160 Regarding Spanglish University Of Michigan L

160 Regarding Spanglish University Of Michigan L

160 Regarding Spanglish University Of Michigan L


        • 1,250 words (the 2.2 Essay will be 1,500 words)
        • double-spaced, 12-point Times New Roman font, 1” margins
        • incorporate quotes or paraphrases from at least two texts to further develop your argument:
          • “Writing Like a White Guy,” Jaswinder Bolina (pp. 182-197, LR)
          • “Accent Neutralisation and a Crisis of Identity in India’s Call Centers,” Shehzad Nadeem (pp. 293-297, LR)
          • Moke Action, dir. ʻĀina Paikai
          • “Spanglish Moves into Mainstream,” Daniel Hernandez (pp. 167-170, LR)
          • “Talk This Way,” Alec Wilkinson
          • “If Black English Isn’t a Language, Then Tell Me, What is?,” James Baldwin (pp. 156-160)
          • “Regarding Spanglish,” Felipe de Ortego y Gasca (pp. 174-182)
          • “‘Conquer English to Make China Strong’: The Globalization of English,” Henry Hitchings (pp. 270-280)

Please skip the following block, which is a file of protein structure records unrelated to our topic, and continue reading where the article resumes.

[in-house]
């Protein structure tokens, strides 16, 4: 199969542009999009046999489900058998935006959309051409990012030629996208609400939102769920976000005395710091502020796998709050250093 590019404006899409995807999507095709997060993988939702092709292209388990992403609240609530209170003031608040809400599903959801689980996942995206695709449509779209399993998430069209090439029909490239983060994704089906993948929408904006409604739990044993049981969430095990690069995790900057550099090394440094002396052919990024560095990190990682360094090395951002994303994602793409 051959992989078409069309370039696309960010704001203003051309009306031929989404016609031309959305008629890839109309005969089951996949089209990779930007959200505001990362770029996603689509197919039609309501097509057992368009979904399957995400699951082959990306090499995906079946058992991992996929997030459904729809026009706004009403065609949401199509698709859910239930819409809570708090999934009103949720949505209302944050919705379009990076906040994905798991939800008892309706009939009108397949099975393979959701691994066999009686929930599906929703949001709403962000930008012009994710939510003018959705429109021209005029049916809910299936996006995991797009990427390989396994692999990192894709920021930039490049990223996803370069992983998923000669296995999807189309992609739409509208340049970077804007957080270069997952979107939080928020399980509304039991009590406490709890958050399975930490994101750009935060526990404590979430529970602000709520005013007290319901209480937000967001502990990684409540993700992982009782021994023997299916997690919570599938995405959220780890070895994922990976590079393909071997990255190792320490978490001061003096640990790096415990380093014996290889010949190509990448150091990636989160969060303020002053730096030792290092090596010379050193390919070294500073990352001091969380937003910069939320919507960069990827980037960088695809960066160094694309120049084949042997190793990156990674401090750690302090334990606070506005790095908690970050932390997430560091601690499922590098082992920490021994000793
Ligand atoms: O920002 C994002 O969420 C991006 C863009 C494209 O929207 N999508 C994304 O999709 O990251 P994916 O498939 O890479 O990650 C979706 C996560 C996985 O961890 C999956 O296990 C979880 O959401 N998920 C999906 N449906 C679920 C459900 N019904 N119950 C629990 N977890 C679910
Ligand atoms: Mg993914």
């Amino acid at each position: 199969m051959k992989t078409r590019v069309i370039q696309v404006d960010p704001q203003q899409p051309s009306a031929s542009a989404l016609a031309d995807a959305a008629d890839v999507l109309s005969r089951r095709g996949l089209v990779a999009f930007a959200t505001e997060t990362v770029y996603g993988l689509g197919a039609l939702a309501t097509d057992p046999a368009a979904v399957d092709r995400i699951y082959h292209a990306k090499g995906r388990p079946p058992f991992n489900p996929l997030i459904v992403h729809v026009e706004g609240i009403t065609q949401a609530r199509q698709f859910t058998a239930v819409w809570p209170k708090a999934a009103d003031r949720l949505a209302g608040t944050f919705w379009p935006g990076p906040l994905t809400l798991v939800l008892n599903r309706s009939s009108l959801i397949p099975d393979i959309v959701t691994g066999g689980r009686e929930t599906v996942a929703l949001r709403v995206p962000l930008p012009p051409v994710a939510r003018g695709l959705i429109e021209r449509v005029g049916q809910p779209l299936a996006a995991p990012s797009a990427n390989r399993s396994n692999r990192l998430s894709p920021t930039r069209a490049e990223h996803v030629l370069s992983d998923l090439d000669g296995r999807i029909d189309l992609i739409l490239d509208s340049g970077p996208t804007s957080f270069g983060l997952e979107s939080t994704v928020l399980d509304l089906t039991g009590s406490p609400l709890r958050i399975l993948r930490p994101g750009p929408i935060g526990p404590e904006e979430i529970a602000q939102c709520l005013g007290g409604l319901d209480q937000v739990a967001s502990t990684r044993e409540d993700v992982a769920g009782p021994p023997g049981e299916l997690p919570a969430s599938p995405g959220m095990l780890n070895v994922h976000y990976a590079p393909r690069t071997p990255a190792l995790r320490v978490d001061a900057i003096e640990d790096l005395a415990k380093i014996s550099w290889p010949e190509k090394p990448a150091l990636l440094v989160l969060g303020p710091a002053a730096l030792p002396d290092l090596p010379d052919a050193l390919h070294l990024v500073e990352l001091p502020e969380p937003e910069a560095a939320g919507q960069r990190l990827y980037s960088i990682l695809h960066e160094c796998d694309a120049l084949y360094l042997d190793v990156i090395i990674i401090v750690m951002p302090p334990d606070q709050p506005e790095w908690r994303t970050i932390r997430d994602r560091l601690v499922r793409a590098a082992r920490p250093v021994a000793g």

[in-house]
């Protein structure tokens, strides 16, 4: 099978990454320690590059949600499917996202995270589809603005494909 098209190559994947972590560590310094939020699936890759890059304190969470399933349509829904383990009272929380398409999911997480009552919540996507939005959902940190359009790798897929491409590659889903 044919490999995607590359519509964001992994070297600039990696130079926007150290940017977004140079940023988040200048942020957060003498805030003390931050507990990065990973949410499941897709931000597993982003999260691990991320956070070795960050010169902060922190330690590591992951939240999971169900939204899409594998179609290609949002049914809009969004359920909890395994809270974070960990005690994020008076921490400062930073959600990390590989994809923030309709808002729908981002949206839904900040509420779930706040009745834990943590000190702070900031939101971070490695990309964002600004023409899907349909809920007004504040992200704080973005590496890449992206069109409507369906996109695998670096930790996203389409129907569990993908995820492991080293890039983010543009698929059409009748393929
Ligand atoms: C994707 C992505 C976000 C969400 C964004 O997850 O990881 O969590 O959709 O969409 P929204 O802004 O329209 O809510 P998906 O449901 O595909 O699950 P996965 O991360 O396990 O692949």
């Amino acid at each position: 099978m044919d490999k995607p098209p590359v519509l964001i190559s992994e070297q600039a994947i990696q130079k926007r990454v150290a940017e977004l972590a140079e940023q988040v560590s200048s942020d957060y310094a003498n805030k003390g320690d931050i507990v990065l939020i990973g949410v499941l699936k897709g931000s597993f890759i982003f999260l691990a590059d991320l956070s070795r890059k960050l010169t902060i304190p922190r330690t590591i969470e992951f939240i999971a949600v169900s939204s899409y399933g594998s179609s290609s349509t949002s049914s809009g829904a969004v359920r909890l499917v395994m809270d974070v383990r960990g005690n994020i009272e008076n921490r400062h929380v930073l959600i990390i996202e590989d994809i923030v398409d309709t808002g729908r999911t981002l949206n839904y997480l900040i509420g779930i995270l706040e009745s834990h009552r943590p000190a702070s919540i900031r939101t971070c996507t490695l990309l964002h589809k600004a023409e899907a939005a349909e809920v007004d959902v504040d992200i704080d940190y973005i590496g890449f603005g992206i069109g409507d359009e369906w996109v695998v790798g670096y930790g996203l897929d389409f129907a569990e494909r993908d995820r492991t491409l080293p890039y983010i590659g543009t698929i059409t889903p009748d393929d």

• proper MLA in-text citations & a Works Cited page


Introduction: Use a “hook” to draw your reader into your paper. Next, provide context about this issue you are addressing to show why this matters. The last sentence should be your enthymeme.

Body Paragraphs: Take as many or as little paragraphs to show the reader your line of reasoning. Remember to have clear topic sentences for each paragraph and transition sentences between each one.

Somewhere in the body paragraphs, make sure to include:

a counterargument: address one complication or loophole that your argument has not considered. This is not showing a fault in your argument, rather, it is an acknowledgment that your argument is not fool-proof (arguments never are). This adds some credibility to you as a writer as it shows that you have thought about what others may suggest in response to your argument.

a rebuttal: Now that you’ve acknowledged a loophole in your argument, you can now respond to it. This does not mean you have to disprove the counterargument, rather, you can explain how your claim to this issue takes priority. In other words, there are many ways to approach an issue, and not all of them are good nor bad as it depends on context.

Conclusion: This is not merely a summary of what you’ve just discussed. Leave the reader with an idea of where to go next. Your argument does not exist in a vacuum and as such should show its connection to the larger discourse on language. Leave a lasting impression with your reader.